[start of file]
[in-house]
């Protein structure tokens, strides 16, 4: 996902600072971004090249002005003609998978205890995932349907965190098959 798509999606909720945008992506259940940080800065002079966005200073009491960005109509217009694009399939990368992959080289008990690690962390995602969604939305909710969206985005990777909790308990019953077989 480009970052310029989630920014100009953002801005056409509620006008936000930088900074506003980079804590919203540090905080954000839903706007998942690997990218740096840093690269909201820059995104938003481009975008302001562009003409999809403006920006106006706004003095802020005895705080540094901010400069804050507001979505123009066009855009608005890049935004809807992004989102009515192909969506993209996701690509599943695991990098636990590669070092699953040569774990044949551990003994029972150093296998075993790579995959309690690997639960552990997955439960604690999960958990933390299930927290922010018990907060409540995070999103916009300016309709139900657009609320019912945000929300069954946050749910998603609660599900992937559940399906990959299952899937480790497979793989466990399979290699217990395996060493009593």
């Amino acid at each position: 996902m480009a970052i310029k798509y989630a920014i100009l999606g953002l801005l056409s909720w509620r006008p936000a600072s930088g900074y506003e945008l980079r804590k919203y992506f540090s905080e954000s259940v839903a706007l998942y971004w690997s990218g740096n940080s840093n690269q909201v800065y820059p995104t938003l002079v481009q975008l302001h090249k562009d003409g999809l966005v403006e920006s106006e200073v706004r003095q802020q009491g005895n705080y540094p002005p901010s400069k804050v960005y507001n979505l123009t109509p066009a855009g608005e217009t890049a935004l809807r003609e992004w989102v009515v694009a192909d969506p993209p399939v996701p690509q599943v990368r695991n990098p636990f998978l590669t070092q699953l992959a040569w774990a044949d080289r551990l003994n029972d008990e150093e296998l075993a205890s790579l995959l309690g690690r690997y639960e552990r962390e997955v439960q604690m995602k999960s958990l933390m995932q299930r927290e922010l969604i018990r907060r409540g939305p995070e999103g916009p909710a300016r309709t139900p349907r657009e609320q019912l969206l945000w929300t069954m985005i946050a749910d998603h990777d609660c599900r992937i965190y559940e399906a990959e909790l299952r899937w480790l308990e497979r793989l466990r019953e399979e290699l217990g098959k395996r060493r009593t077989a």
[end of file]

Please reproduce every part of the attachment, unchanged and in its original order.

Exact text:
[in-house]
């Protein structure tokens, strides 16, 4: 996902600072971004090249002005003609998978205890995932349907965190098959 798509999606909720945008992506259940940080800065002079966005200073009491960005109509217009694009399939990368992959080289008990690690962390995602969604939305909710969206985005990777909790308990019953077989 480009970052310029989630920014100009953002801005056409509620006008936000930088900074506003980079804590919203540090905080954000839903706007998942690997990218740096840093690269909201820059995104938003481009975008302001562009003409999809403006920006106006706004003095802020005895705080540094901010400069804050507001979505123009066009855009608005890049935004809807992004989102009515192909969506993209996701690509599943695991990098636990590669070092699953040569774990044949551990003994029972150093296998075993790579995959309690690997639960552990997955439960604690999960958990933390299930927290922010018990907060409540995070999103916009300016309709139900657009609320019912945000929300069954946050749910998603609660599900992937559940399906990959299952899937480790497979793989466990399979290699217990395996060493009593």
């Amino acid at each position: 996902m480009a970052i310029k798509y989630a920014i100009l999606g953002l801005l056409s909720w509620r006008p936000a600072s930088g900074y506003e945008l980079r804590k919203y992506f540090s905080e954000s259940v839903a706007l998942y971004w690997s990218g740096n940080s840093n690269q909201v800065y820059p995104t938003l002079v481009q975008l302001h090249k562009d003409g999809l966005v403006e920006s106006e200073v706004r003095q802020q009491g005895n705080y540094p002005p901010s400069k804050v960005y507001n979505l123009t109509p066009a855009g608005e217009t890049a935004l809807r003609e992004w989102v009515v694009a192909d969506p993209p399939v996701p690509q599943v990368r695991n990098p636990f998978l590669t070092q699953l992959a040569w774990a044949d080289r551990l003994n029972d008990e150093e296998l075993a205890s790579l995959l309690g690690r690997y639960e552990r962390e997955v439960q604690m995602k999960s958990l933390m995932q299930r927290e922010l969604i018990r907060r409540g939305p995070e999103g916009p909710a300016r309709t139900p349907r657009e609320q019912l969206l945000w929300t069954m985005i946050a749910d998603h990777d609660c599900r992937i965190y559940e399906a990959e909790l299952r899937w480790l308990e497979r793989l466990r019953e399979e290699l217990g098959k395996r060493r009593t077989a």